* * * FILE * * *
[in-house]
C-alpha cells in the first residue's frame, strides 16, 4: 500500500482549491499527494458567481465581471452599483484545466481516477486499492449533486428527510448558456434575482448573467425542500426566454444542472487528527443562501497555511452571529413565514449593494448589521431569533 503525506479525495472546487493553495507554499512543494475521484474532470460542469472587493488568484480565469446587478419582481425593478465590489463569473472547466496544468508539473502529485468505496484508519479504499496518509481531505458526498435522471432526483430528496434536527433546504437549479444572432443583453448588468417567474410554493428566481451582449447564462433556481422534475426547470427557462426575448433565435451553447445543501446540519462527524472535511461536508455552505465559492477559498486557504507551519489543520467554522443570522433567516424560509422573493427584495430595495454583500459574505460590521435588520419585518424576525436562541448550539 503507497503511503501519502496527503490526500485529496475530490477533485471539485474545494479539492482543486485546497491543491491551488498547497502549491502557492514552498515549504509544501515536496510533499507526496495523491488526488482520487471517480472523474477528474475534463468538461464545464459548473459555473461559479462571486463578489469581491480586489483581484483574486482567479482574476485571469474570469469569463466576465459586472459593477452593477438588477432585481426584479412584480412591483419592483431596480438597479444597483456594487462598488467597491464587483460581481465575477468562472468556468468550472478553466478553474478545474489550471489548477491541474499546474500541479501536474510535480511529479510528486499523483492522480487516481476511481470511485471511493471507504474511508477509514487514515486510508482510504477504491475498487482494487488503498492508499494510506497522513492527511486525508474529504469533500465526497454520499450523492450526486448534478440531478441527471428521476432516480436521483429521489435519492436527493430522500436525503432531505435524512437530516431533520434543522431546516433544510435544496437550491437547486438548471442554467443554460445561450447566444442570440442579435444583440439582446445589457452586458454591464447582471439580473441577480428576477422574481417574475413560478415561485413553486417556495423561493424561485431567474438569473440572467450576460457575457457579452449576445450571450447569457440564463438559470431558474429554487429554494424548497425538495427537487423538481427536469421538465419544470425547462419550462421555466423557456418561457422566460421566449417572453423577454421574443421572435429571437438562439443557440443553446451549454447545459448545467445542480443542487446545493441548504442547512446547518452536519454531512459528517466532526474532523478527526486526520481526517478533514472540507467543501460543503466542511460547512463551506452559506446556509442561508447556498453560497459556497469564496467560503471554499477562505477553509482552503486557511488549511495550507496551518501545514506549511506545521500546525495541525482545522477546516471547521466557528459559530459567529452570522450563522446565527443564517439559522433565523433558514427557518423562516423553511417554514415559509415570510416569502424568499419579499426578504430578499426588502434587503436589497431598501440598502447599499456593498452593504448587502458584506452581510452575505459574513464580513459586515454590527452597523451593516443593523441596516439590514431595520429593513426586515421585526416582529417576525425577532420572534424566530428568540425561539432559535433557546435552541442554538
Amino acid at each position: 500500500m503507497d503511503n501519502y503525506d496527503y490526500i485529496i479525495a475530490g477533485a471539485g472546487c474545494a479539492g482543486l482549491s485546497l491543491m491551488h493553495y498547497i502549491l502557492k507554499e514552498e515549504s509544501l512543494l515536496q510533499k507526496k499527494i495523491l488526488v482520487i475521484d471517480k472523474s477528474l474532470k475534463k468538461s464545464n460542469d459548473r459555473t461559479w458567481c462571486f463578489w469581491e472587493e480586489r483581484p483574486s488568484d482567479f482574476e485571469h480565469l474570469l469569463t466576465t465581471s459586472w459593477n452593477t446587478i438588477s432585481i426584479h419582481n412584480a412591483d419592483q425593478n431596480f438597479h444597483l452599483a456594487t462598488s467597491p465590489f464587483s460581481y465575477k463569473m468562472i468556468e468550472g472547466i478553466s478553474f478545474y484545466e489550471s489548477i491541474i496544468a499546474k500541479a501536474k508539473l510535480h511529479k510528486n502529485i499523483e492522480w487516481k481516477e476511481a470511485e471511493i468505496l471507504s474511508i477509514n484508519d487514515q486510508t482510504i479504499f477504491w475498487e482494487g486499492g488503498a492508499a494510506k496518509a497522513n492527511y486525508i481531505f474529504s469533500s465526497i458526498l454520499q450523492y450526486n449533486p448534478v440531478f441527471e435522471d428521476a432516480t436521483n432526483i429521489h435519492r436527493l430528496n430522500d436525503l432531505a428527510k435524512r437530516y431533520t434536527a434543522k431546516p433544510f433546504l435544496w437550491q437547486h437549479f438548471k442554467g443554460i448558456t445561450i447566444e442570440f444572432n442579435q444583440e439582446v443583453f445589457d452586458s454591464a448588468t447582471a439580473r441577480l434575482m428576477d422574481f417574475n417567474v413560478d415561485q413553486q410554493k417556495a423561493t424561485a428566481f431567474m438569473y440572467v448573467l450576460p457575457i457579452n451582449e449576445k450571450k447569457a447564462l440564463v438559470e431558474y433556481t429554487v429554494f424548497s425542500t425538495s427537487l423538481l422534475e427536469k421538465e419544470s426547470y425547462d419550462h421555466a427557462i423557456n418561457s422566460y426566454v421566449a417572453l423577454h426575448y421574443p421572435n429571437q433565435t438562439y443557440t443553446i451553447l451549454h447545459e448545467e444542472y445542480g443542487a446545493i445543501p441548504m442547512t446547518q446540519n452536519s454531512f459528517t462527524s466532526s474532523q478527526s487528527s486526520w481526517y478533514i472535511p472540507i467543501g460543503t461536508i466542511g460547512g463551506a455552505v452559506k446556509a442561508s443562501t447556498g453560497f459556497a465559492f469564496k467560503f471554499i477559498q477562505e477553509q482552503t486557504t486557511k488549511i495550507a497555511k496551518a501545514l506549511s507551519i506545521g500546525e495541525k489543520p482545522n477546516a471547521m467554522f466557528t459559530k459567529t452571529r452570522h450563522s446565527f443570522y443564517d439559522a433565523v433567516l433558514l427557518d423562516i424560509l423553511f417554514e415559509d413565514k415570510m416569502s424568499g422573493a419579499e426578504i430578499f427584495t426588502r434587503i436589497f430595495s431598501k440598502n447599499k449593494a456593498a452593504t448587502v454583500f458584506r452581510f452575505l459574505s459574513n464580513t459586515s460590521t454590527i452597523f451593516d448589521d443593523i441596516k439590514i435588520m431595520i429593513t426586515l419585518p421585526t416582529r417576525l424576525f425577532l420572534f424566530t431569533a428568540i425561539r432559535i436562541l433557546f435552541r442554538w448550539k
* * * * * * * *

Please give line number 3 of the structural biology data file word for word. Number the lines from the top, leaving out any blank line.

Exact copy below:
Amino acid at each position: 500500500m503507497d503511503n501519502y503525506d496527503y490526500i485529496i479525495a475530490g477533485a471539485g472546487c474545494a479539492g482543486l482549491s485546497l491543491m491551488h493553495y498547497i502549491l502557492k507554499e514552498e515549504s509544501l512543494l515536496q510533499k507526496k499527494i495523491l488526488v482520487i475521484d471517480k472523474s477528474l474532470k475534463k468538461s464545464n460542469d459548473r459555473t461559479w458567481c462571486f463578489w469581491e472587493e480586489r483581484p483574486s488568484d482567479f482574476e485571469h480565469l474570469l469569463t466576465t465581471s459586472w459593477n452593477t446587478i438588477s432585481i426584479h419582481n412584480a412591483d419592483q425593478n431596480f438597479h444597483l452599483a456594487t462598488s467597491p465590489f464587483s460581481y465575477k463569473m468562472i468556468e468550472g472547466i478553466s478553474f478545474y484545466e489550471s489548477i491541474i496544468a499546474k500541479a501536474k508539473l510535480h511529479k510528486n502529485i499523483e492522480w487516481k481516477e476511481a470511485e471511493i468505496l471507504s474511508i477509514n484508519d487514515q486510508t482510504i479504499f477504491w475498487e482494487g486499492g488503498a492508499a494510506k496518509a497522513n492527511y486525508i481531505f474529504s469533500s465526497i458526498l454520499q450523492y450526486n449533486p448534478v440531478f441527471e435522471d428521476a432516480t436521483n432526483i429521489h435519492r436527493l430528496n430522500d436525503l432531505a428527510k435524512r437530516y431533520t434536527a434543522k431546516p433544510f433546504l435544496w437550491q437547486h437549479f438548471k442554467g443554460i448558456t445561450i447566444e442570440f444572432n442579435q444583440e439582446v443583453f445589457d452586458s454591464a448588468t447582471a439580473r441577480l434575482m428576477d422574481f417574475n417567474v413560478d415561485q413553486q410554493k417556495a423561493t424561485a428566481f431567474m438569473y440572467v448573467l450576460p457575457i457579452n451582449e449576445k450571450k447569457a447564462l440564463v438559470e431558474y433556481t429554487v429554494f424548497s425542500t425538495s427537487l423538481l422534475e427536469k421538465e419544470s426547470y425547462d419550462h421555466a427557462i423557456n418561457s422566460y426566454v421566449a417572453l423577454h426575448y421574443p421572435n429571437q433565435t438562439y443557440t443553446i451553447l451549454h447545459e448545467e444542472y445542480g443542487a446545493i445543501p441548504m442547512t446547518q446540519n452536519s454531512f459528517t462527524s466532526s474532523q478527526s487528527s486526520w481526517y478533514i472535511p472540507i467543501g460543503t461536508i466542511g460547512g463551506a455552505v452559506k446556509a442561508s443562501t447556498g453560497f459556497a465559492f469564496k467560503f471554499i477559498q477562505e477553509q482552503t486557504t486557511k488549511i495550507a497555511k496551518a501545514l506549511s507551519i506545521g500546525e495541525k489543520p482545522n477546516a471547521m467554522f466557528t459559530k459567529t452571529r452570522h450563522s446565527f443570522y443564517d439559522a433565523v433567516l433558514l427557518d423562516i424560509l423553511f417554514e415559509d413565514k415570510m416569502s424568499g422573493a419579499e426578504i430578499f427584495t426588502r434587503i436589497f430595495s431598501k440598502n447599499k449593494a456593498a452593504t448587502v454583500f458584506r452581510f452575505l459574505s459574513n464580513t459586515s460590521t454590527i452597523f451593516d448589521d443593523i441596516k439590514i435588520m431595520i429593513t426586515l419585518p421585526t416582529r417576525l424576525f425577532l420572534f424566530t431569533a428568540i425561539r432559535i436562541l433557546f435552541r442554538w448550539k